Composition Essays on shame of poverty
Shame is described as a feeling of dishonor by oneself or by other people. Shame can therefore be internally or externally caused. In Gregory article Shame, Gregory reminisces about his earlier childhood that was filled with shame about his poverty status. Prior to going to school, Gregory was not aware that poverty could bring shame but when the teacher made known his poverty status in front of the whole class, Gregory learnt about the shame that came with his financial status. The teacher is a representative of how the external causes of shame while Gregory’s shame about his poverty status was internal. Poverty and shame are intertwined with the former causing the later. In his article Shame, Gregory shows how the external forces and the internal forces contribute to associating poverty with shame
At the beginning of the article, Gregory states that he never knew shame until he went to school. In his school there was a tradition where students would bring money from their parents to give the ‘Community Chest’ but the day before children were asked to give the pledges of their parents. The teacher called the name of every other child in class but left out Gregory. She made it known that the money put in the Community Chest was meant to help “your Kind” (Gregory, Shame). She refers to poor people as “your kind” to show that Gregory and those in a similar position were society misfits. She pointed out rather mercilessly that Gregory was a charity case. It was from this point that Gregory learnt to be ashamed of his poverty. There is stigma associated with poverty and it has its roots in society. In some instances there is public shaming about those in poverty receiving relief where relief is not seen as a right but rather as a reward (Walker and Chase 10). Terms like “living of benefits” are used in the society to describe poor people and these phrases tend to insinuate that those in poverty are lazy and responsible for their own predicament.
Self-awareness is another cause of shame. Once an individual is aware of how others think of him/her, they became aware of the society’s disapproval of their actions or status. In Gregory’s case, he became aware of his shame at school. From then on, Gregory realized that he was different form other children. The shame that was brought by his self-awareness caused him to stop attending school on the regular. From then on, Gregory saw himself as a misfit and was aware of how the society perceived those in his position. He felt shame attending the Worth Boy’s annual Dinner because his poverty made him feel unworthy. Poverty brings with it the feeling of unworthiness and can affect how those in poverty socialize (Shildrick and Rucell, 25). Most choose to keep to themselves other than mingle with people of different classes who they feel are judging them.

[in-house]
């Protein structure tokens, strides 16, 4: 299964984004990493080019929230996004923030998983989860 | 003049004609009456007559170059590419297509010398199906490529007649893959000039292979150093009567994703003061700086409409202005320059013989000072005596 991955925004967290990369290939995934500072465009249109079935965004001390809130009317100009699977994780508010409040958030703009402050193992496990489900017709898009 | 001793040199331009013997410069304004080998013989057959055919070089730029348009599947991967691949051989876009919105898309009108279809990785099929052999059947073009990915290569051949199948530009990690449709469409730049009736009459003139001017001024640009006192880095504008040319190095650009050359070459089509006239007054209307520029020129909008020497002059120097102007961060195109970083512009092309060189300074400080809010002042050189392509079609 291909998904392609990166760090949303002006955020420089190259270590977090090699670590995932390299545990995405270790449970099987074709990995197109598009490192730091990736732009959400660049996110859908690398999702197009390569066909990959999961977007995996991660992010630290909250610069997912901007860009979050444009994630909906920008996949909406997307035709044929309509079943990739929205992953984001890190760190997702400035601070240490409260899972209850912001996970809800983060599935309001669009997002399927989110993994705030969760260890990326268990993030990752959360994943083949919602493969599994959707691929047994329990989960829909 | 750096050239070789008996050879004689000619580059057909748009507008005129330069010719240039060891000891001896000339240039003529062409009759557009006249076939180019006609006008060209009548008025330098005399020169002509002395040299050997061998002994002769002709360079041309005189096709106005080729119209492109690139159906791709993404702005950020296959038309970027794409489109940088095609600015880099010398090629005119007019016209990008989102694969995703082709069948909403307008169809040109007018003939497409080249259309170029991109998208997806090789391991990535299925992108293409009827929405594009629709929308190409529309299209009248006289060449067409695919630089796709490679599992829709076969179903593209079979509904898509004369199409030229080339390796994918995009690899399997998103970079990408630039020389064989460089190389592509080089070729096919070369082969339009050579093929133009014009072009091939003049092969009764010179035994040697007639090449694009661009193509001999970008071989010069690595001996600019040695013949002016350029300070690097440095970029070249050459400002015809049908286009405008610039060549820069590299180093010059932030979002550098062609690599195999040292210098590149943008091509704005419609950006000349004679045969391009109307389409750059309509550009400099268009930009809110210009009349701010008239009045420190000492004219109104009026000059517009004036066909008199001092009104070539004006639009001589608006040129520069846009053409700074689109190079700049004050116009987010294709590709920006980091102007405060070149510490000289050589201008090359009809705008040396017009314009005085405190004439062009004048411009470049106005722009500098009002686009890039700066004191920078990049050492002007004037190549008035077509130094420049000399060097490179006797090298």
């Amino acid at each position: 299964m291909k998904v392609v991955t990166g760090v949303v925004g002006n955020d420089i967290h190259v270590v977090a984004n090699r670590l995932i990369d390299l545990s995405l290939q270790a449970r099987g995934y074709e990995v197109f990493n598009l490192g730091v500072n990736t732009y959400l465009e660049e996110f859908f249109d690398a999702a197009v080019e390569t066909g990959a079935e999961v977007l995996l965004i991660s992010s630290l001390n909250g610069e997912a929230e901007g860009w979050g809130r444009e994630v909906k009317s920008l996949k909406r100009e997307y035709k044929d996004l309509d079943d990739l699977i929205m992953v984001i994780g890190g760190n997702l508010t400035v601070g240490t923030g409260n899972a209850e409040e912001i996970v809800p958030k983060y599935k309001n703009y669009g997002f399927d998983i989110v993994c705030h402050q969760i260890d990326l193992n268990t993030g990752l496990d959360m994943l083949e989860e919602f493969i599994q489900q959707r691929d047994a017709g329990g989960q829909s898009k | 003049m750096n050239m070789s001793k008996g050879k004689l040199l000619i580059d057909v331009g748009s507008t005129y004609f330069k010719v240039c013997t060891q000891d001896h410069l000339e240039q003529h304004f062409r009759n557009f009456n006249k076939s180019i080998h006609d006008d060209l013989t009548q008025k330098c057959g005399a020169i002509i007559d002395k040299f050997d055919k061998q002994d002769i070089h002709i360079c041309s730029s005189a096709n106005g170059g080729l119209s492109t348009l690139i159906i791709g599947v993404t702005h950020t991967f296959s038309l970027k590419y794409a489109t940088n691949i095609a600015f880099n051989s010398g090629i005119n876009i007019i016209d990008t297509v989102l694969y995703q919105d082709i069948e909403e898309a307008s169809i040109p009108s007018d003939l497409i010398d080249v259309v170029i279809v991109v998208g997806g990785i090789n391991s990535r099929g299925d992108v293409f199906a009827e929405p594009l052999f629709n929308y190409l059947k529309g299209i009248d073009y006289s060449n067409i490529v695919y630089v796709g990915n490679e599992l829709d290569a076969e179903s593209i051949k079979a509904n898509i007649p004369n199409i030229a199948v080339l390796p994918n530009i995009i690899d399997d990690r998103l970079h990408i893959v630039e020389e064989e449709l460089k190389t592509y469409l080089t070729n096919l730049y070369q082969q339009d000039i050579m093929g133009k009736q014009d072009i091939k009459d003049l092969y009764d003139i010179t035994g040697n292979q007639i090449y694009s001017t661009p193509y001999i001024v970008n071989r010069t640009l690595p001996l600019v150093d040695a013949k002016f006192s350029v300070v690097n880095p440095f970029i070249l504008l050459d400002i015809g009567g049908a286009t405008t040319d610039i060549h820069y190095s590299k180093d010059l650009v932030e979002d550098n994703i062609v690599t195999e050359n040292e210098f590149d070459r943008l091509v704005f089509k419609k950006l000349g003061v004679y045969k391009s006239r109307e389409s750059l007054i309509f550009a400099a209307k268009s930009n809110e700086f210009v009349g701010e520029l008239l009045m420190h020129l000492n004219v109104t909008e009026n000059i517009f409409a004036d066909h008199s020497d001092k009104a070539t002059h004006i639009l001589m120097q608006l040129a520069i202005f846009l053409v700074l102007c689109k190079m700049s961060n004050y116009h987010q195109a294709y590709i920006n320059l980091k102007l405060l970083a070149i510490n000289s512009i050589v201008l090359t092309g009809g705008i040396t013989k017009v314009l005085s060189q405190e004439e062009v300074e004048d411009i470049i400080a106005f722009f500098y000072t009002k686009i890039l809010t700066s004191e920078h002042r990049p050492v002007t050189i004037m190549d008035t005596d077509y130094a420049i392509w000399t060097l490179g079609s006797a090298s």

Poverty and shame are intertwined showing that the negative effects of poverty extend beyond financial hardship (Walker, Poverty, Shame and Social Exclusion). People in poverty are ashamed of their position and the society adds to this shame by treating them as unworthy. Most children are not aware of the shame associated with their poverty but interactions with the society make them aware of their unworthiness. Shame associated with poverty is therefore internal and external.
Gregory, Dick. Shame. Internet resource. http://peyilu.dlearn.kmu.edu.tw/e-read/file/Shame_and_Daddy_Tucked_the_Blanket.pdf Accessed 1May. 2017
Shildrick, Tracy and Rucell, Jessica. Sociological Perspectives on Poverty. https://www.jrf.org.uk/sites/default/files/jrf/sociological-perspectives-poverty-full.pdf Accessed May 1. 2017.
Walker, Robert and Chase Elaine. Adding to the shame of poverty: the public, politicians and the media. http://www.cpag.org.uk/sites/default/files/CPAG-adding-to-the-shame-of-poverty-Jul14.pdf Accessed May 2. 2017.
Walker, Robert. Poverty, Shame and Social Exclusion. 2012. Internet Resource. http://povertyshamedignity.spi.ox.ac.uk/fileadmin/documents/PDF/WP1_Cultural_conceptions_synthesis.pdf Accessed May 2. 2017.